The purpose of our blog is to discuss topical issues, stories, and situations, as well as to share what we are up to and new ways for you to get involved. We are always searching for possible answers to the question: Why is a girl's worth culturally and historically relative?

Monday, April 15, 2013

Dear Marvel, Black Widow Might Pay You a Visit...


Thanks, Marvel, but I’d rather be my own hero.

Recently, Marvel–the comic book publisher–released new t-shirts based on The Avengers series. The problem is that the t-shirts are so stereotypical that it’s hard to understand how Marvel could include a strong female character in The Avengers (Black Widow) and yet release a t-shirt that equates girls to nothing more than damsels in distress.

The t-shirts include one for boys and one for girls. The boys' shirt is your traditional blue tee, featuring Iron Man and the saying "Be a Hero." Fair enough. Who wouldn't want to put on a metal suit and fly around, saving the world on a daily basis?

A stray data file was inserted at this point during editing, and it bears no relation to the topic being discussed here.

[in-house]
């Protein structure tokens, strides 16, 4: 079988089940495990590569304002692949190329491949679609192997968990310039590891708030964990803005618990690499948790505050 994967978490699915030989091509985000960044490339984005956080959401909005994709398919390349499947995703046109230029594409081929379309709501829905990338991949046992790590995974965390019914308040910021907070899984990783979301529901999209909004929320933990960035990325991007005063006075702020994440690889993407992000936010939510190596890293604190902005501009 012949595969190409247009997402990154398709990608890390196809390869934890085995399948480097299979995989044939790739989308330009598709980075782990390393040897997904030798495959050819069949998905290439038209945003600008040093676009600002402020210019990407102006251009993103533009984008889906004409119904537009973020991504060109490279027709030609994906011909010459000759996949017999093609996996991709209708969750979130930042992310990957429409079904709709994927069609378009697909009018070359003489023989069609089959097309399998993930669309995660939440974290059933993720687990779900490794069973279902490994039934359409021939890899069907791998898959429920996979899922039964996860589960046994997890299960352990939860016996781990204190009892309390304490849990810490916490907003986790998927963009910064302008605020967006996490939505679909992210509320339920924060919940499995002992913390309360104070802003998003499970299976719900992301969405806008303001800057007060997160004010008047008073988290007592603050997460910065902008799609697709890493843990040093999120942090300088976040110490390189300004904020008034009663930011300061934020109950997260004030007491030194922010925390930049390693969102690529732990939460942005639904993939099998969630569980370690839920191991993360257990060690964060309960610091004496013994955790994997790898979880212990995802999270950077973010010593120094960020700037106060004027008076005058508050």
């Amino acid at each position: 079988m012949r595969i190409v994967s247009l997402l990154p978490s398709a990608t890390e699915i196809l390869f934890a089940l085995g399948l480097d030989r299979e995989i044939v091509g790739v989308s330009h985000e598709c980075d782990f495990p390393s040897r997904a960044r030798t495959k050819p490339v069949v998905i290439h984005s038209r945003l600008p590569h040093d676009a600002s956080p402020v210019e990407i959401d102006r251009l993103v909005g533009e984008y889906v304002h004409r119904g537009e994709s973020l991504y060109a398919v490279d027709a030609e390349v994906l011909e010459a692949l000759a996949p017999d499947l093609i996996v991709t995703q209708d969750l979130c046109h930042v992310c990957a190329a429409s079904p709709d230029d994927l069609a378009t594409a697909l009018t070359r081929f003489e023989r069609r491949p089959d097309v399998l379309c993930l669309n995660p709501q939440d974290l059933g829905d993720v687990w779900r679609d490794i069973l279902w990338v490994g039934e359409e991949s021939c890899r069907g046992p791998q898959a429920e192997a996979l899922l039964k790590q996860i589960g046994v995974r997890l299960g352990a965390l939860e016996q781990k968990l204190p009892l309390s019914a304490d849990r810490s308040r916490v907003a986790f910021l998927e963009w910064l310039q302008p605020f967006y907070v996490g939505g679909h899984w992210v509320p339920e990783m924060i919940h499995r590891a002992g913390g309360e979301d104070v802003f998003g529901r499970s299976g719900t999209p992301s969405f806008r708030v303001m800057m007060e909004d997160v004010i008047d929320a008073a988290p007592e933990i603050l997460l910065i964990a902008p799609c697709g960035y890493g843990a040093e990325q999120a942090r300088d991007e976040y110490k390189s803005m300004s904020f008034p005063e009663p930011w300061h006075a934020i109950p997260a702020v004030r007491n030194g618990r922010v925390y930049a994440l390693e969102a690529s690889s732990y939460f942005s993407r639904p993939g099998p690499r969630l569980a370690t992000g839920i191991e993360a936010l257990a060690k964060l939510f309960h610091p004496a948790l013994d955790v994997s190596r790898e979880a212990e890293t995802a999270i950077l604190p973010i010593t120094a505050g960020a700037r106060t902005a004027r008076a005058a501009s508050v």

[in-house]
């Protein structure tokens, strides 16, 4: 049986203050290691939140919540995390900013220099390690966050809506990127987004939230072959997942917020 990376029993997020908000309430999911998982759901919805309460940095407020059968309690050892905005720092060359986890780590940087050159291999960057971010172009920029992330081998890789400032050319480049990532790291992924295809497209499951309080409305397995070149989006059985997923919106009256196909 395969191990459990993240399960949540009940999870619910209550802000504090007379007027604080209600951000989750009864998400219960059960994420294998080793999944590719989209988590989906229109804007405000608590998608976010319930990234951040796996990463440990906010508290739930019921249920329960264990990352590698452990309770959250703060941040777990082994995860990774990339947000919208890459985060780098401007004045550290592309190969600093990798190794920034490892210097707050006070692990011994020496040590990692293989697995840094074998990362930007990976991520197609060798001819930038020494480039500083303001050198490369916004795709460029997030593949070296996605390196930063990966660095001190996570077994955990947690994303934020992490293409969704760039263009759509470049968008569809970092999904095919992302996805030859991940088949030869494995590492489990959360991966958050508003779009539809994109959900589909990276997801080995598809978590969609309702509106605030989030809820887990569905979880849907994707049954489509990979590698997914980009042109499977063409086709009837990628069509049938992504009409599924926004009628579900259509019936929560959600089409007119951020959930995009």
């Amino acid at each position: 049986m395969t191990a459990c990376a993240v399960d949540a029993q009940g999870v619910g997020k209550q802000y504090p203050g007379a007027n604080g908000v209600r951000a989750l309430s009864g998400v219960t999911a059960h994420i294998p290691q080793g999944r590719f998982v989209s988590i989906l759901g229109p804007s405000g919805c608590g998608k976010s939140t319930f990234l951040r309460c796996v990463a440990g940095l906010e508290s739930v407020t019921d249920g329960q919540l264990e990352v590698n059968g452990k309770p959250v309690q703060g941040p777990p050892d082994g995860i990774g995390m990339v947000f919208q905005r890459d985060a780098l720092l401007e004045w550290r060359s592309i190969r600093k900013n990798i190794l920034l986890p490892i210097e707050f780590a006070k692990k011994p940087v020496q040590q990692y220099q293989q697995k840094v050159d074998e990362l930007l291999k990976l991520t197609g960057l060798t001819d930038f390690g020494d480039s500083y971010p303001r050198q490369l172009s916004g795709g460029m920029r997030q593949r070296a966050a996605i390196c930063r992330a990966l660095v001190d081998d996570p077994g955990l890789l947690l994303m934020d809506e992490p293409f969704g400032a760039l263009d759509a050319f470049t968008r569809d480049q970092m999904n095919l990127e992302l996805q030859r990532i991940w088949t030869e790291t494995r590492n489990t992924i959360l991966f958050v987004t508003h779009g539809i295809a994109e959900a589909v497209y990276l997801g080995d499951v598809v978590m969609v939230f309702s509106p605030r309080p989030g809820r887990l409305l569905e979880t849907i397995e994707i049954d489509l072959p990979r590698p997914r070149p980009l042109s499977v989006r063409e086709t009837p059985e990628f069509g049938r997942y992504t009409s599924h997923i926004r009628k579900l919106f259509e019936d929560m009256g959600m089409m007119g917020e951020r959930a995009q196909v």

But the shirt for girls made me cringe: form-fitting, bright red, emblazoned with "I Need a Hero" and the pantheon of male characters–and, sadly, not a single female in sight. So not only am I supposed to wear something that shows off the aspects that make me a girl, now I have to publicly display myself as a damsel in distress?

Thanks, Marvel, but I'd rather be my own hero.  

So, instead, I’m opting for this: Fruit of the Loom recently released superhero underwear for girls.  Granted, no one will see it, but I’d rather wear Superman (or Superwoman) underwear and feel like a hero than advertise being a damsel in distress.  

Why? Because girls can be their own heroes, and heroes to others, too. This includes Hannah and Haylee Smith, who heard their father screaming for help after getting trapped under his tractor near Lebanon, Oregon, on April 1. They ran to his aid and together lifted the heavy tractor–weighing a whopping 3,000 pounds–enough for him to slide out.  Rather than screaming for Iron Man (and waiting for him to put on that suit), they jumped into action. Now there are two heroes for you, Marvel.

-Tiffany Rhoades
Junior Girl
Girl Museum Inc.

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